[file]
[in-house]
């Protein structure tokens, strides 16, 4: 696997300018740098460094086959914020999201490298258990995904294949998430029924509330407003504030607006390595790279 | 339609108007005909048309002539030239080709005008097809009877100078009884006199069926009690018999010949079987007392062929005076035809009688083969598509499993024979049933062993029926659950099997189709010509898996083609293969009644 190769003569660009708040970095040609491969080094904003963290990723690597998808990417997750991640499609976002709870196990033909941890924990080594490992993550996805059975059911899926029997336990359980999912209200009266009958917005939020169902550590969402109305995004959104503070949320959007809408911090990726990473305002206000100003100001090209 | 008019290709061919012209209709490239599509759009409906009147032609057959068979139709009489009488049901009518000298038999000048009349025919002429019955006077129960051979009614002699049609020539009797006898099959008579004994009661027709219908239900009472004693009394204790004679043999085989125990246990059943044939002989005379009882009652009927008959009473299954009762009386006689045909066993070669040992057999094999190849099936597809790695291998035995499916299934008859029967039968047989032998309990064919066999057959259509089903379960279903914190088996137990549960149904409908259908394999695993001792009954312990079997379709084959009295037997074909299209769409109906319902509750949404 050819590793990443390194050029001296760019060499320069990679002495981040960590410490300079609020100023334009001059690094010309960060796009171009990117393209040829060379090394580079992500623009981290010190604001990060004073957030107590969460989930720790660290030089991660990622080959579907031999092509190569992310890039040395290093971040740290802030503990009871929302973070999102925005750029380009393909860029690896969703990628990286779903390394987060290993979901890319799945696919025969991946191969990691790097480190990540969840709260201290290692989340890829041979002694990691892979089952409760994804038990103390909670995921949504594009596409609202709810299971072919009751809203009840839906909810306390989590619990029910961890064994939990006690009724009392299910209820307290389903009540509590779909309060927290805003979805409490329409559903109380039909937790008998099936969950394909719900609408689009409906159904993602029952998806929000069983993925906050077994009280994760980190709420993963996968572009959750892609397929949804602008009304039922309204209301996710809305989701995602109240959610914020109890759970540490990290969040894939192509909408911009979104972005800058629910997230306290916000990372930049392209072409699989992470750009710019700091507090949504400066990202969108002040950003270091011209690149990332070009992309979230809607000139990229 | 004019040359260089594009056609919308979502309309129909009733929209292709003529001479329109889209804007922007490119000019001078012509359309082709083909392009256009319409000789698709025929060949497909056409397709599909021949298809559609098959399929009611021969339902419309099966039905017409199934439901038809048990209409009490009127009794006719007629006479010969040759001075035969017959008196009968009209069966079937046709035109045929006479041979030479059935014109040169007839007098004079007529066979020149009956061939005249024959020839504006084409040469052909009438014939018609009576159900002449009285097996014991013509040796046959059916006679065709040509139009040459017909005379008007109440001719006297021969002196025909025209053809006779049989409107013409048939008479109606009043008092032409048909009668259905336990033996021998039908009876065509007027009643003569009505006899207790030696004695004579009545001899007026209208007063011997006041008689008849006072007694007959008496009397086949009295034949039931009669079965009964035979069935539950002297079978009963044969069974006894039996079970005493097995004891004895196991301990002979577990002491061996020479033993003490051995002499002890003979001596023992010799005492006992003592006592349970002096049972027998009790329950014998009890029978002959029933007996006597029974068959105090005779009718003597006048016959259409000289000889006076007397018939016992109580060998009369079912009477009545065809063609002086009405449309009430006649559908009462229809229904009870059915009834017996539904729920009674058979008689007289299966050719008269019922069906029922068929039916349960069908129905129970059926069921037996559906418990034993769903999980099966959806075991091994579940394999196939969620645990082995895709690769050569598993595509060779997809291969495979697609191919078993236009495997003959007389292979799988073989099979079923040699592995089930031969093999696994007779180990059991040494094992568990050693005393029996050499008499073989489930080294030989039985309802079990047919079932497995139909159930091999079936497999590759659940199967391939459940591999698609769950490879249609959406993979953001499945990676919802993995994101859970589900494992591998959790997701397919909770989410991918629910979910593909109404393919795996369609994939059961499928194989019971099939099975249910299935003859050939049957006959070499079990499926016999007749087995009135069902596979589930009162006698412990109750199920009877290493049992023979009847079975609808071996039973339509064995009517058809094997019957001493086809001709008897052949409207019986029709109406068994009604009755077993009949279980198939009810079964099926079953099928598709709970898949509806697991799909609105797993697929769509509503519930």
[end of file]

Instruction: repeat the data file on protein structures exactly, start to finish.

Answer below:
[in-house]
């Protein structure tokens, strides 16, 4: 696997300018740098460094086959914020999201490298258990995904294949998430029924509330407003504030607006390595790279 | 339609108007005909048309002539030239080709005008097809009877100078009884006199069926009690018999010949079987007392062929005076035809009688083969598509499993024979049933062993029926659950099997189709010509898996083609293969009644 190769003569660009708040970095040609491969080094904003963290990723690597998808990417997750991640499609976002709870196990033909941890924990080594490992993550996805059975059911899926029997336990359980999912209200009266009958917005939020169902550590969402109305995004959104503070949320959007809408911090990726990473305002206000100003100001090209 | 008019290709061919012209209709490239599509759009409906009147032609057959068979139709009489009488049901009518000298038999000048009349025919002429019955006077129960051979009614002699049609020539009797006898099959008579004994009661027709219908239900009472004693009394204790004679043999085989125990246990059943044939002989005379009882009652009927008959009473299954009762009386006689045909066993070669040992057999094999190849099936597809790695291998035995499916299934008859029967039968047989032998309990064919066999057959259509089903379960279903914190088996137990549960149904409908259908394999695993001792009954312990079997379709084959009295037997074909299209769409109906319902509750949404 050819590793990443390194050029001296760019060499320069990679002495981040960590410490300079609020100023334009001059690094010309960060796009171009990117393209040829060379090394580079992500623009981290010190604001990060004073957030107590969460989930720790660290030089991660990622080959579907031999092509190569992310890039040395290093971040740290802030503990009871929302973070999102925005750029380009393909860029690896969703990628990286779903390394987060290993979901890319799945696919025969991946191969990691790097480190990540969840709260201290290692989340890829041979002694990691892979089952409760994804038990103390909670995921949504594009596409609202709810299971072919009751809203009840839906909810306390989590619990029910961890064994939990006690009724009392299910209820307290389903009540509590779909309060927290805003979805409490329409559903109380039909937790008998099936969950394909719900609408689009409906159904993602029952998806929000069983993925906050077994009280994760980190709420993963996968572009959750892609397929949804602008009304039922309204209301996710809305989701995602109240959610914020109890759970540490990290969040894939192509909408911009979104972005800058629910997230306290916000990372930049392209072409699989992470750009710019700091507090949504400066990202969108002040950003270091011209690149990332070009992309979230809607000139990229 | 004019040359260089594009056609919308979502309309129909009733929209292709003529001479329109889209804007922007490119000019001078012509359309082709083909392009256009319409000789698709025929060949497909056409397709599909021949298809559609098959399929009611021969339902419309099966039905017409199934439901038809048990209409009490009127009794006719007629006479010969040759001075035969017959008196009968009209069966079937046709035109045929006479041979030479059935014109040169007839007098004079007529066979020149009956061939005249024959020839504006084409040469052909009438014939018609009576159900002449009285097996014991013509040796046959059916006679065709040509139009040459017909005379008007109440001719006297021969002196025909025209053809006779049989409107013409048939008479109606009043008092032409048909009668259905336990033996021998039908009876065509007027009643003569009505006899207790030696004695004579009545001899007026209208007063011997006041008689008849006072007694007959008496009397086949009295034949039931009669079965009964035979069935539950002297079978009963044969069974006894039996079970005493097995004891004895196991301990002979577990002491061996020479033993003490051995002499002890003979001596023992010799005492006992003592006592349970002096049972027998009790329950014998009890029978002959029933007996006597029974068959105090005779009718003597006048016959259409000289000889006076007397018939016992109580060998009369079912009477009545065809063609002086009405449309009430006649559908009462229809229904009870059915009834017996539904729920009674058979008689007289299966050719008269019922069906029922068929039916349960069908129905129970059926069921037996559906418990034993769903999980099966959806075991091994579940394999196939969620645990082995895709690769050569598993595509060779997809291969495979697609191919078993236009495997003959007389292979799988073989099979079923040699592995089930031969093999696994007779180990059991040494094992568990050693005393029996050499008499073989489930080294030989039985309802079990047919079932497995139909159930091999079936497999590759659940199967391939459940591999698609769950490879249609959406993979953001499945990676919802993995994101859970589900494992591998959790997701397919909770989410991918629910979910593909109404393919795996369609994939059961499928194989019971099939099975249910299935003859050939049957006959070499079990499926016999007749087995009135069902596979589930009162006698412990109750199920009877290493049992023979009847079975609808071996039973339509064995009517058809094997019957001493086809001709008897052949409207019986029709109406068994009604009755077993009949279980198939009810079964099926079953099928598709709970898949509806697991799909609105797993697929769509509503519930």